German Maultaschen Dumplings

German Maultaschen Dumplings in a bowl

The Spruce Eats / Diana Chistruga

Prep: 90 mins
Cook: 60 mins
Rest: 60 mins
Total: 3 hrs 30 mins
Servings: 6 to 8 servings
Yield: 32 dumplings
Nutrition Facts (per serving)
320 Calories
11g Fat
36g Carbs
19g Protein
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Nutrition Facts
Servings: 6 to 8
Amount per serving
Calories 320
% Daily Value*
Total Fat 11g 14%
Saturated Fat 3g 16%
Cholesterol 76mg 25%
Sodium 1265mg 55%
Total Carbohydrate 36g 13%
Dietary Fiber 2g 8%
Total Sugars 1g
Protein 19g
Vitamin C 2mg 12%
Calcium 75mg 6%
Iron 4mg 22%
Potassium 400mg 9%
*The % Daily Value (DV) tells you how much a nutrient in a food serving contributes to a daily diet. 2,000 calories a day is used for general nutrition advice.
(Nutrition information is calculated using an ingredient database and should be considered an estimate.)

Italians and Germans both have meat dumplings like ravioli or maultaschen and potato dumplings like gnocchi or schupfnudeln.

Spinach is added when the maultaschen (literally "feedbags" but probably named after the city of Maulbronn) are eaten on Holy Thursday before Easter. These dumplings are part of many traditional German celebrations. 

The dough for maultaschen is an egg noodle dough and the filling reflects the German influence of mustard, bacon, and marjoram flavors. It's not exactly easy to make, but with a bit of patience, you'll have a complete German meal. 

"With a filling of mustard and bacon, these generously-sized German dumplings offer a great change of pace from Italian ravioli, and they transform a simple bowl of beef broth into something special. The dough is wonderfully supple and easy to work with. My hand-crank pasta machine made it a lot easier to roll the dough." —Danielle Centoni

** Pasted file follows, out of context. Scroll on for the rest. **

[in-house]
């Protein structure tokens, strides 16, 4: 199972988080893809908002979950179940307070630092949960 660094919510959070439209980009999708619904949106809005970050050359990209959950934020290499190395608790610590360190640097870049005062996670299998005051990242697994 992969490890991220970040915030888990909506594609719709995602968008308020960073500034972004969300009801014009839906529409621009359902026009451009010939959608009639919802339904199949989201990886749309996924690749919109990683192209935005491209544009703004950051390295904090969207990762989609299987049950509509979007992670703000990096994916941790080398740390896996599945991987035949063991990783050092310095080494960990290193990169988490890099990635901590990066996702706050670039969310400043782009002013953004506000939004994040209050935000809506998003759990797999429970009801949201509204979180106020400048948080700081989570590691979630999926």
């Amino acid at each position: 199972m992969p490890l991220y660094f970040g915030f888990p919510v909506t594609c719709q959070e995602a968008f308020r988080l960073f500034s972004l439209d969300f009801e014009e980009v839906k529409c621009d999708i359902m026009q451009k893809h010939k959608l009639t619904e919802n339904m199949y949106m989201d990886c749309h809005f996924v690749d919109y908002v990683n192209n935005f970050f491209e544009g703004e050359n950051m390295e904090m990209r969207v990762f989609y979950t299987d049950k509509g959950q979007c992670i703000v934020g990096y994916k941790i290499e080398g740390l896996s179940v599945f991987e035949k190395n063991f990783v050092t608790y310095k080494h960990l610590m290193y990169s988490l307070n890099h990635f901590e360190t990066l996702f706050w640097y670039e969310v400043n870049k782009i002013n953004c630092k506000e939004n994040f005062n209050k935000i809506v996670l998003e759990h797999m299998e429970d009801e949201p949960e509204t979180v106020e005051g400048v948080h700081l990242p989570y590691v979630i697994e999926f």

German Maultaschen Dumplings Tester Image
A Note From Our Recipe Tester


For the Dough:

  • 2 2/3 cups all-purpose flour, plus more for rolling

  • 2 large eggs

  • 1/2 teaspoon salt

  • 1 tablespoon oil

  • 3 to 5 tablespoons water

For the Filling:

  • 3 slices bacon, chopped

  • 1/2 medium onion, chopped

  • 1 clove garlic, chopped

  • 8 ounces ground beef

  • 5 ounces frozen spinach, thawed, squeezed dry, and chopped

  • 1 ounce day-old French bread, about 1 thick slice, crust removed

  • 1 large egg

  • 2 tablespoons parsley, chopped

  • 1 tablespoon spicy mustard

  • 1/4 teaspoon dried thyme

  • 1/4 teaspoon dried marjoram

  • 1/4 teaspoon salt

  • 1 pinch ground black pepper

For Cooking and Serving:

  • 2 quarts beef broth, or other broth

  • Chopped chives or parsley, for garnish

Steps to Make It

Make the Dough

  1. Gather the ingredients.

    Dumpling dough ingredients

    The Spruce Eats / Diana Chistruga

  2. In a large mixing bowl or the bowl of a stand mixer, mix 2 2/3 cups flour, 1/2 teaspoon salt, 2 eggs, 1 tablespoon of oil and just enough of the water to make a cohesive dough.

    Dough ball in a bowl

    The Spruce Eats / Diana Chistruga

  3. Turn dough out onto a clean, dry surface and knead for 5 to 10 minutes, until smooth (or knead in the stand mixer with a dough hook for about 5 minutes).